Congratulations on closing the latest most recent funding round! You’ve stated that one use of the cash is to keep fuelling Vestiaire Collective’s international expansion. What have you found to be the key challenges of continued growth?
This is really the moment for resale. There are so many opportunities we could pursue, one of my personal biggest challenges has been to keep the team focused on the big topics that really make a difference. The biggest challenge overall for the business has predominantly been scaling internationally. Each market has its own cultural nuances, meaning you need to dedicate a lot of time to research each market, building a broad understanding of all the factors that can impact your ability to scale successfully. It’s important to build a strong local team that understands each market you want to reach.
This is the second time you’ve chosen to personally participate in a funding round during your time leading Vestiaire Collective. What motivated that decision?
The first thing that struck me when considering joining Vestiaire Collective was the huge potential for the business model. I strongly believe the platform answers a number of today’s growing consumer needs and this shift in the consumer landscape will continue to escalate over the coming years, this is why I wanted to invest in the business myself shortly after I joined in 2019. I’ve reinvested again in this round as I am personally convinced that this unprecedented period of disruption will not only challenge where we shop but how we shop which will further drive adoption of online resale platforms.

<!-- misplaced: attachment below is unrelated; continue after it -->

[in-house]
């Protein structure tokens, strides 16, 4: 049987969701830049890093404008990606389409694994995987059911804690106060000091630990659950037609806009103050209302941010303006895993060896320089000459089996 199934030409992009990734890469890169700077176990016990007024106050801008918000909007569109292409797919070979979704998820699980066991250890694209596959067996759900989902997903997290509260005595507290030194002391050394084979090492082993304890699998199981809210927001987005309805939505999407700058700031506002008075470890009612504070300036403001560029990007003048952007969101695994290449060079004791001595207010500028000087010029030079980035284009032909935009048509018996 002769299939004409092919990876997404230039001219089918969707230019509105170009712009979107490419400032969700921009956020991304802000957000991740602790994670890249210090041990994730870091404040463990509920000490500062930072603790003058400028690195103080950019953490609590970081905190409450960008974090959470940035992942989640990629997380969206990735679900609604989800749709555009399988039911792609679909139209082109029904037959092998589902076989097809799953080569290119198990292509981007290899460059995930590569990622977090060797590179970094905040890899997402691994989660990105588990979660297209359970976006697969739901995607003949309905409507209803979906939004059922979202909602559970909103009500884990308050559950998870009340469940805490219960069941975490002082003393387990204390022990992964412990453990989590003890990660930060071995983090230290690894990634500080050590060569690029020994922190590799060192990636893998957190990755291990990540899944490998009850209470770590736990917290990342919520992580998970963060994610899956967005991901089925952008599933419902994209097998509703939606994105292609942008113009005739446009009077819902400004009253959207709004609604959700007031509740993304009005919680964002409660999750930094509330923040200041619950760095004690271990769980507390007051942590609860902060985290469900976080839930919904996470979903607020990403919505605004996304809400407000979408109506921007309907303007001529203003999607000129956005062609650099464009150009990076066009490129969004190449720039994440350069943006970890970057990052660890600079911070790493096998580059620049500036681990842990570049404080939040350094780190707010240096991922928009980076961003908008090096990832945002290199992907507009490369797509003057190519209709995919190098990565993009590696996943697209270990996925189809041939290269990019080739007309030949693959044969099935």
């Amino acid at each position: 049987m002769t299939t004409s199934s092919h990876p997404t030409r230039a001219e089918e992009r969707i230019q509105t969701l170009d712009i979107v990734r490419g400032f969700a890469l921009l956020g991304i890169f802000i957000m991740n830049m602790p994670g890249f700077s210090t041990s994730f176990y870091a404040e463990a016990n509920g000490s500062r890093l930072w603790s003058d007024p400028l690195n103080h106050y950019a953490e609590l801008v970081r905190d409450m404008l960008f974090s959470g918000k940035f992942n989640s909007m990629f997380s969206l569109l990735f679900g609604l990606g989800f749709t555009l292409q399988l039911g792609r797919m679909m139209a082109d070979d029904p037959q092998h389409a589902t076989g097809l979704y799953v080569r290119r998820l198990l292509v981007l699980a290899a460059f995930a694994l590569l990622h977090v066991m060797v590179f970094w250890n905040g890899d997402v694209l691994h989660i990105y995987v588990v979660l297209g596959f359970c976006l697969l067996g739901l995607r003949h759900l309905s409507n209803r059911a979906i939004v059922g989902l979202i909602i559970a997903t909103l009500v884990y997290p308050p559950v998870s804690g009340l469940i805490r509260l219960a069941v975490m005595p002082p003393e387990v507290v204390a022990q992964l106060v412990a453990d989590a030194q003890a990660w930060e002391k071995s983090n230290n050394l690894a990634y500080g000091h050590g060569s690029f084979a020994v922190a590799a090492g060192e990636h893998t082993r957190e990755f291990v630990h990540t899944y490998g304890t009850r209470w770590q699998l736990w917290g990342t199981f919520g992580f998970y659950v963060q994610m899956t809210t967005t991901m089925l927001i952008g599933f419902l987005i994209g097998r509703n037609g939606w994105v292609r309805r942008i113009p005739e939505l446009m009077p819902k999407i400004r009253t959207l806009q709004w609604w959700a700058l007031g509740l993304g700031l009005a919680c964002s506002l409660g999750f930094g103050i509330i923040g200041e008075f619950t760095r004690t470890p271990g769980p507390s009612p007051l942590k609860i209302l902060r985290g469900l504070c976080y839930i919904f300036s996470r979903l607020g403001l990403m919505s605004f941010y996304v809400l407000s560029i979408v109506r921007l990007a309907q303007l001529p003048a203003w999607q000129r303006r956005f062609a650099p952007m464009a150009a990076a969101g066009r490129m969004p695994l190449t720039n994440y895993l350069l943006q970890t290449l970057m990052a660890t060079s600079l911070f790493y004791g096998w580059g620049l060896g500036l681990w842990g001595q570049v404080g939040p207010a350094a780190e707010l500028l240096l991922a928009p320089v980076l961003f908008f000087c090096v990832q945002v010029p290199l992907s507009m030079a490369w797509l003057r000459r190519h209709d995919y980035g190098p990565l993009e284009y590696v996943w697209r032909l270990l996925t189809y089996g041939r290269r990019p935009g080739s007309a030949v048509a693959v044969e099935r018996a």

Vestiaire Collective was founded in 2009 – it’s already been over ten years! As the business has grown – and investor cash has flowed – how do you believe the company goals and objectives have changed?
I’ve been with the business for just over a year and a half, but I believe the fundamental goals of the company remain the same as they were in the founding years. Encouraging a sustainable approach to fashion consumption was a core founding pillar of the Vestiaire Collective model when it launched, and this remains key to the company’s future objectives.